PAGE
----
"You are not offering us what we want. Having a school like this is like having another McDonald's in the neighborhood," one parent said.
The Community Education Council for District 14 opposes the charter. The district's politicians registered their opposition, as did representatives of Believe Northside Charter High School. Brooke Parker, a leader of Williamsburg and Greenpoint Parents for our Public Schools said fewer than 30 people had expressed support for Citizens of the World, while more than 300 had signed on to fight it.
Some parents, though, saw contradictions in the opponents' arguments. "You're asking us to put our children in schools run by the Department of Education and yet you're telling us the Department of Education is incompetent," said Paula Notari, a pro-charter parent.
School supporters bemoaned a proceeding that had become so vitriolic. "No one should be intimidated into sending their child to a particular school," Tara Phillips, senior director of community relations for Citizens of the World, said in an interview. The school was invited into the community, she said. "There needs to be choice."
Hearing in Fort Greene
The issue in Fort Greene revolved largely around whether McKinney's art facilities would suffer if the school lost space to Success. "All you see is space, space, space," one student told the crowd. "You don't realize what it's there for. It's used to take students closer to their dreams."
Connie Pankratz, communications manager for the DOE, said that McKinney uses far more space than it is entitled to under citywide standards. If the proposal goes through, she said in an email, "The performing arts space will either be unchanged or be re-created at a different location within the building."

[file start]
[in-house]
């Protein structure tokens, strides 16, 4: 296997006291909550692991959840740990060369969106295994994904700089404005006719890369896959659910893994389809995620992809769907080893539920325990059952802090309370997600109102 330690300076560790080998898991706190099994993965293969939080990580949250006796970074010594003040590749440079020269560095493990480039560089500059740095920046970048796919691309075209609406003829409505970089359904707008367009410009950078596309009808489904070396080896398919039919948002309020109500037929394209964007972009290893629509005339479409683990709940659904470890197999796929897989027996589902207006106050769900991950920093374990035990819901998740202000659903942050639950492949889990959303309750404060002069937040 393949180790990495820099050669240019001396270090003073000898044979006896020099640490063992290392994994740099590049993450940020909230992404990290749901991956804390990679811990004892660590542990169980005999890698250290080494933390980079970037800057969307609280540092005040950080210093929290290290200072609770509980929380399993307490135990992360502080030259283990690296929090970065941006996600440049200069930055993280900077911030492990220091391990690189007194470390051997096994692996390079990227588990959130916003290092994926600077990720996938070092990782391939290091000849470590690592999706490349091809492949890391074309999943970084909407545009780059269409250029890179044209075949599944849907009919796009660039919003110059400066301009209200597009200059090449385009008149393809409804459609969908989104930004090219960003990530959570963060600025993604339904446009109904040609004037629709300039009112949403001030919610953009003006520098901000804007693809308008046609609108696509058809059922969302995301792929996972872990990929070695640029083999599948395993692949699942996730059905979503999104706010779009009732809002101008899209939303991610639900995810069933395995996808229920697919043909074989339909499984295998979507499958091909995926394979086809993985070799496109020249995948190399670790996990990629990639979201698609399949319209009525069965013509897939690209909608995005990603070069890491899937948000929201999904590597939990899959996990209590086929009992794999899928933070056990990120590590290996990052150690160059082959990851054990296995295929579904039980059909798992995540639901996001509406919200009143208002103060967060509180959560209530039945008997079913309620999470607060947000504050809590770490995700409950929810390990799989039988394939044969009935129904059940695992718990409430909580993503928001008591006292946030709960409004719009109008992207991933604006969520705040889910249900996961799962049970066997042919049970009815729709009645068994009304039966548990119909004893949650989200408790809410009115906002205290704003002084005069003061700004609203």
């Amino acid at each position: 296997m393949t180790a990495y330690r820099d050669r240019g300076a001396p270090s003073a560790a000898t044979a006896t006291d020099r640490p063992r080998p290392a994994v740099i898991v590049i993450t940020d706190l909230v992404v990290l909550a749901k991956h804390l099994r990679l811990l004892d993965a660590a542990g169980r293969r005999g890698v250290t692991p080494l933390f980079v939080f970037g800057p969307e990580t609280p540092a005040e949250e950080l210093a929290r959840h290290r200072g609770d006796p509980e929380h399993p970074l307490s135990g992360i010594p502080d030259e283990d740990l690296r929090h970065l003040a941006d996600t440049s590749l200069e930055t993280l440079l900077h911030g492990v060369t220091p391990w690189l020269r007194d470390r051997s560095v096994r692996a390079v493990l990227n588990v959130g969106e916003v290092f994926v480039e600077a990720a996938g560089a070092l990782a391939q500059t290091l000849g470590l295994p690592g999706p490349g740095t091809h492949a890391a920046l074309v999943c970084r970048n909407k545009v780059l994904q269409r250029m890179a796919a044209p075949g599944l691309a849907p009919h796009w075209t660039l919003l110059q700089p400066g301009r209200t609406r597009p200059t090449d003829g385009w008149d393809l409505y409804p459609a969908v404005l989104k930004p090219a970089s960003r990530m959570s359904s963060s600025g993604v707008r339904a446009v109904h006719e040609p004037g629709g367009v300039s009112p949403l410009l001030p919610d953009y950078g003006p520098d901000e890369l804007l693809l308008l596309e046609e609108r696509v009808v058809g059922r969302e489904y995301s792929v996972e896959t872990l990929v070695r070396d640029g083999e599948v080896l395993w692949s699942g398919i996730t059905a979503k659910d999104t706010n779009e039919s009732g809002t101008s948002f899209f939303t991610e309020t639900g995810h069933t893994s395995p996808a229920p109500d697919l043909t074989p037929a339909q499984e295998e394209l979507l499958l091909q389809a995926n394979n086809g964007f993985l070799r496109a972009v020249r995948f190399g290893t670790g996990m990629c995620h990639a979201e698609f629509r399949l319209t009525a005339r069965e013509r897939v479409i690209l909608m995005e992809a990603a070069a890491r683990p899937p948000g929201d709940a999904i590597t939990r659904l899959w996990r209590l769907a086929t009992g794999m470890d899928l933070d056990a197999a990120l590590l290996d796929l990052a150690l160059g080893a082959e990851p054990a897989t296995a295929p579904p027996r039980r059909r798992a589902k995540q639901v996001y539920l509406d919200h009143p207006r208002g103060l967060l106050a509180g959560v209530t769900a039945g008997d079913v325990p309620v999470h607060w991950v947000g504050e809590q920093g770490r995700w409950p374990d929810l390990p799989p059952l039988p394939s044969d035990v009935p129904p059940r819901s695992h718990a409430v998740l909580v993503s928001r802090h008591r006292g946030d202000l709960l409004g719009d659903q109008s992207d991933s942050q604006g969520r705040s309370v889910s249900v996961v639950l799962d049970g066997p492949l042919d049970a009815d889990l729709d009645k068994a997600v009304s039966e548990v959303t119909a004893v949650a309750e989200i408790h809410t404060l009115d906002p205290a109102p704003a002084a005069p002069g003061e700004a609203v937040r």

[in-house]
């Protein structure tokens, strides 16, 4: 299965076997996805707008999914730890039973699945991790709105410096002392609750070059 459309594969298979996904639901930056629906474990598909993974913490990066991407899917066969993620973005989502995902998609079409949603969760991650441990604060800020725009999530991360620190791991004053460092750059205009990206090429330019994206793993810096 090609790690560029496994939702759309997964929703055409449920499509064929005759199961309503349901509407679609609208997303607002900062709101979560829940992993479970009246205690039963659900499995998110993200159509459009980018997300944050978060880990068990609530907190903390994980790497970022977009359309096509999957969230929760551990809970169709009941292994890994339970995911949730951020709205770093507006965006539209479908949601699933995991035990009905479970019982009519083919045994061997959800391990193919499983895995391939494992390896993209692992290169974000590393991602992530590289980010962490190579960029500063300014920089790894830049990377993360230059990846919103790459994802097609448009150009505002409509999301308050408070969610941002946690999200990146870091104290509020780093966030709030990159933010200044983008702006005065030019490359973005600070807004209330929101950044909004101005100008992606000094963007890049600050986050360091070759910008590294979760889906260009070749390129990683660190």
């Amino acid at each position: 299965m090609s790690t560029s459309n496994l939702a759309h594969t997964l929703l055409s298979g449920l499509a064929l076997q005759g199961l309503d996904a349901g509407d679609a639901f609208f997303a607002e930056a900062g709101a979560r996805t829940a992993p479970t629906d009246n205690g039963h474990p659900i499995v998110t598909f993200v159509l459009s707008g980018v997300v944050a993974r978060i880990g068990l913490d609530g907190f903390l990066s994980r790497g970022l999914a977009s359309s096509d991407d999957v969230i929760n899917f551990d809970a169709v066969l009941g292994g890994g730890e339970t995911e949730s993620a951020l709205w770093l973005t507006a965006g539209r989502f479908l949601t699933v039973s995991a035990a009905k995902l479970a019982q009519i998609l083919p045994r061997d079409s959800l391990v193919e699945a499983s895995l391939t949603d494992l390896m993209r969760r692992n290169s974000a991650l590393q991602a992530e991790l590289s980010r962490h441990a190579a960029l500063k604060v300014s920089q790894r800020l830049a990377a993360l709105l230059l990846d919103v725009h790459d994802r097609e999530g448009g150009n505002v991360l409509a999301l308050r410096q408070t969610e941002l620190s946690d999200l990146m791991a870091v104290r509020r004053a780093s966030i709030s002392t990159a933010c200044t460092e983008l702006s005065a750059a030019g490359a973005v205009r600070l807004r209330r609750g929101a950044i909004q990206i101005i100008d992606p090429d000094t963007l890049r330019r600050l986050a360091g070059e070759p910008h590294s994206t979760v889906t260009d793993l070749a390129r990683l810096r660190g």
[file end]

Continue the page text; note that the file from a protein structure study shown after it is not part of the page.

But the process, once again, played a major role. Success seemed confident it would prevail, as it has with locations throughout the city. There were no Success speakers but spokesperson Kerri Lyons says its' record speaks for itself. According to Lyons, Fort Greene Success already has more than 200 applicants, well in advance of the April 1 application deadline and before it officially has a home.
Opponents know their options are limited. To register their protest, members of the Community Education Council for District 13 decided not to speak. Its president, David Goldsmith, said the city never consulted with the council, giving them just 12 hours to review the proposal -- and then claiming they had gotten community input.
Charter opponents say speaking at the hearings is the only chance for them to state their case. Now parents in Williamsburg are preparing a suit to try to stop Citizens of the World from opening. Some in Fort Greene are mulling legal action as well.
So far opponents of charters have not fared very well in the courts, which could kick this issue back to the political arena -- and next year's mayoral contest.
(Updated 12/17 to reflect Eric Grannis' work in creating other charter schools)